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Existence as violence

A correspondent referred me to a post by a “progressive Christian” blogger as a sign of a new frontier in inclusiveness. The post picked up on another blogger’s claim that “the self is inherently violent.” The example used was blogging, which involves self-assertion that comes at the expense of other bloggers. So it seems that the exclusionary quality of the distinction between oneself and others makes any sort of individual action in society an act of violence.

It’s an interesting claim, and it does make sense if you get rid of a creator God who makes particular existences good. In that case each of us is an unjust imposition on the peaceful equality of nonexistence. The idea sounds rather Buddhist, although I don’t know enough to say. It seems characteristic though that the discussion in the post views the self as constructed only horizonally, with no transcendent reference point.

It also sounds a bit like Heraclitus, with his idea that strife is the origin of all things. The difference is that Heraclitus is OK with strife, so he uses the term “justice” for the temporary stability brought into being by the balance of opposing forces. Maybe a problem with blogging even on that view is that it’s an attempt to enlarge one’s own existence and therefore disturb the stability. That concern seems to go against the grain of Heraclitus’ thought, though, since in his thought forces remain active and no balance is permanent.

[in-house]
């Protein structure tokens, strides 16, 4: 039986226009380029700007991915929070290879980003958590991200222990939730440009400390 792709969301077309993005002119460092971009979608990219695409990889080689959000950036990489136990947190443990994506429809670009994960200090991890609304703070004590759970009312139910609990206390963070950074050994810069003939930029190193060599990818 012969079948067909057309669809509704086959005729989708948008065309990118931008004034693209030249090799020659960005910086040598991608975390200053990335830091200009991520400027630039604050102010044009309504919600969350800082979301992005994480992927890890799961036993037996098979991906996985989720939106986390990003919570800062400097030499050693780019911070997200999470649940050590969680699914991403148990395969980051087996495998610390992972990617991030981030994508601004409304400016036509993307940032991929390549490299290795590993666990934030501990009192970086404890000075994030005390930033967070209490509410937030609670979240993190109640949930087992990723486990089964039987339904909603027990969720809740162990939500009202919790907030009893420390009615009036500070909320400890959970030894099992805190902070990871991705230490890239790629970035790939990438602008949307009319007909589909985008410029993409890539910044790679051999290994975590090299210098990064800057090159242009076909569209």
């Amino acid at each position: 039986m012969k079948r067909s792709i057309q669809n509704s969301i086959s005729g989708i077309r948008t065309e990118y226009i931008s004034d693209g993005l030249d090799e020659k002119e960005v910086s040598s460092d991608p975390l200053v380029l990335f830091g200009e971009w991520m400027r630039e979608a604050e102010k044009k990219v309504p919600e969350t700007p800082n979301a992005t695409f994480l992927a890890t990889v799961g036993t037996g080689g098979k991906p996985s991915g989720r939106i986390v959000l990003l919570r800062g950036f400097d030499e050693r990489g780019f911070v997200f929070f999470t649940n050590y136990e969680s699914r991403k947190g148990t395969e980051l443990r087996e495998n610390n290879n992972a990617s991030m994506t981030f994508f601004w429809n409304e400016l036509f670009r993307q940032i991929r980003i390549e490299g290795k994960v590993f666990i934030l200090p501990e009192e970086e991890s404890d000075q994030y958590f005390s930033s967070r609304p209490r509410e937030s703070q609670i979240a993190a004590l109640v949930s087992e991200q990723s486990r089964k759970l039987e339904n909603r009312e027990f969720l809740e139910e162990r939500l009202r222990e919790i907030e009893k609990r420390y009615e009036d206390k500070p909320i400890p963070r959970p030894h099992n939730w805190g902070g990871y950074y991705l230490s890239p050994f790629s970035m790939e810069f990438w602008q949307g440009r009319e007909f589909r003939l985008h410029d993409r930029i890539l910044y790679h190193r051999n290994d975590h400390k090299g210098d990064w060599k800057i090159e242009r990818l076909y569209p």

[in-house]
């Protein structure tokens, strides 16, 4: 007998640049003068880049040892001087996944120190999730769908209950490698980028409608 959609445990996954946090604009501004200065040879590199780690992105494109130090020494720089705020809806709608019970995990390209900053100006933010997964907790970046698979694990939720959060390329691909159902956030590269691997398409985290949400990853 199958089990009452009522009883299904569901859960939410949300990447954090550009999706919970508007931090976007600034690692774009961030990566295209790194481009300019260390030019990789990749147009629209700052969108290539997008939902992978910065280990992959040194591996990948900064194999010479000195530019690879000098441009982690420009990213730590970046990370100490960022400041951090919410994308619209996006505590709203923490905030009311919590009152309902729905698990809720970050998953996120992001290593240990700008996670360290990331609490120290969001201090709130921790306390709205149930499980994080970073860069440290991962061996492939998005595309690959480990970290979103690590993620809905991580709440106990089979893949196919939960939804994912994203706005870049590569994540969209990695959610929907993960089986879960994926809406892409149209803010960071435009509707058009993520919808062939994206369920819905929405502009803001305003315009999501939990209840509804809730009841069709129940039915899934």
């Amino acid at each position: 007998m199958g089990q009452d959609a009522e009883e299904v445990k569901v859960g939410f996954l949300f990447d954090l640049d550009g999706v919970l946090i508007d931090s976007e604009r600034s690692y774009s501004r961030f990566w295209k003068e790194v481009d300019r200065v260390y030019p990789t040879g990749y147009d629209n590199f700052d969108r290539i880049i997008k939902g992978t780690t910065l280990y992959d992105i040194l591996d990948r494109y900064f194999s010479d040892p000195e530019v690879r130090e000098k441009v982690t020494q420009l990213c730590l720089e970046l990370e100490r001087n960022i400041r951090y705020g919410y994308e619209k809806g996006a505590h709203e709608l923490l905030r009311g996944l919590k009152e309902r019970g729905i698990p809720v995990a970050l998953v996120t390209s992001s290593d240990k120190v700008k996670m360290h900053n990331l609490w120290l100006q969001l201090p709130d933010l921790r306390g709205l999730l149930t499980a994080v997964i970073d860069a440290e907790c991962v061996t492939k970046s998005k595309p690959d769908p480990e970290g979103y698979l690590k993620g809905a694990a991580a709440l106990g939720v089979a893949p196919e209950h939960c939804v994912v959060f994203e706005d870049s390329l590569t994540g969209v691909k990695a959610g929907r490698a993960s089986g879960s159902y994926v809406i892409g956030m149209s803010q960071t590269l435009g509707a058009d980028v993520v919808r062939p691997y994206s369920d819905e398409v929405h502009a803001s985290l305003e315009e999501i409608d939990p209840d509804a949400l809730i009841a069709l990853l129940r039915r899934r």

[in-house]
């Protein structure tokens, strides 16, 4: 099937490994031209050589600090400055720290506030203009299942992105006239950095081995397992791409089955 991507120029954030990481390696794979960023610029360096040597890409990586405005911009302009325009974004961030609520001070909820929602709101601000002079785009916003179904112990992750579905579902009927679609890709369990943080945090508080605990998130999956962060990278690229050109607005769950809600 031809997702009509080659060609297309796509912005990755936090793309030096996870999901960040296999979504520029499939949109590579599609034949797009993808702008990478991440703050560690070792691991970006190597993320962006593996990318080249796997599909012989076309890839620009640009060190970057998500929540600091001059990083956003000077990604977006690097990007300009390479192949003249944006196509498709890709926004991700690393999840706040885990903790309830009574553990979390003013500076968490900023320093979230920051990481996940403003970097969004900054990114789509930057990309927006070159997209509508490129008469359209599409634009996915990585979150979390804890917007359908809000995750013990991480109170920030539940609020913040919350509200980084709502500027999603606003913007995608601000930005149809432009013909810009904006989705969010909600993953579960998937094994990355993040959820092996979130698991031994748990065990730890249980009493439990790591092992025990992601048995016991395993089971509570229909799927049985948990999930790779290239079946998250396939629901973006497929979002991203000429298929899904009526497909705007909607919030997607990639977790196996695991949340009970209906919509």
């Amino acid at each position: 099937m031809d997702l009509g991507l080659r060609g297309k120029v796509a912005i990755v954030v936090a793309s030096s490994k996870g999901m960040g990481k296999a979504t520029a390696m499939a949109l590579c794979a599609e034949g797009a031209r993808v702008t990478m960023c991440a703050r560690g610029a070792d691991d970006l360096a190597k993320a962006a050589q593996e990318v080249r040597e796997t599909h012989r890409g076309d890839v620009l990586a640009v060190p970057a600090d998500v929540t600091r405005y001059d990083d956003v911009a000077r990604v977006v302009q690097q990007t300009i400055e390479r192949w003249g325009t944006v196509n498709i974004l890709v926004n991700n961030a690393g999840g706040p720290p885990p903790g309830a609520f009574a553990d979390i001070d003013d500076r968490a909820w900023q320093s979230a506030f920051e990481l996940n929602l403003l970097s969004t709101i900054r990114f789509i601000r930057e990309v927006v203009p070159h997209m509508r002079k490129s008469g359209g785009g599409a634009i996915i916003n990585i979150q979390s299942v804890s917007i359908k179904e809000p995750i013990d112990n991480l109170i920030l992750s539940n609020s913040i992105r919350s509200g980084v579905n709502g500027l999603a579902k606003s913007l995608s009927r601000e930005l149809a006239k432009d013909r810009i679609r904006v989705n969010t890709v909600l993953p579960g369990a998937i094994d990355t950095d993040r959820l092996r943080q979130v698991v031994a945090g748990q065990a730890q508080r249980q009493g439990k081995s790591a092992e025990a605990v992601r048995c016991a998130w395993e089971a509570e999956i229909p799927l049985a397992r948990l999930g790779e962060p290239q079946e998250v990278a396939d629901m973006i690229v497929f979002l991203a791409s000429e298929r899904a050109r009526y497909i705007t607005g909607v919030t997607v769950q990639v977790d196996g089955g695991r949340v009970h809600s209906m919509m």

The attitude toward blogging may even be a bit reminiscent of Samuel Beckett’s comment on writing: “I could not have gone through the awful wretched mess of life without having left a stain upon the silence.” In the absence of transcendence truth evaporates and writing becomes pure assertion and thus a violation. Everything else is a violation too, though, so maybe that’s not such a big deal.

And then there’s always Nietzsche’s idea that the will to power is the driving force of life.

It seems that for a Christian the self–the subjectivity of the individual soul–would be fallen rather than intrinically violent. But that requires a self that still retains a transcendent reference and is not wholly caught up in the immediacy of the present world. And “progressive Christianity” downplays the transcendent in favor of the this-worldly. Hence, I suppose, the bloggers’ comments.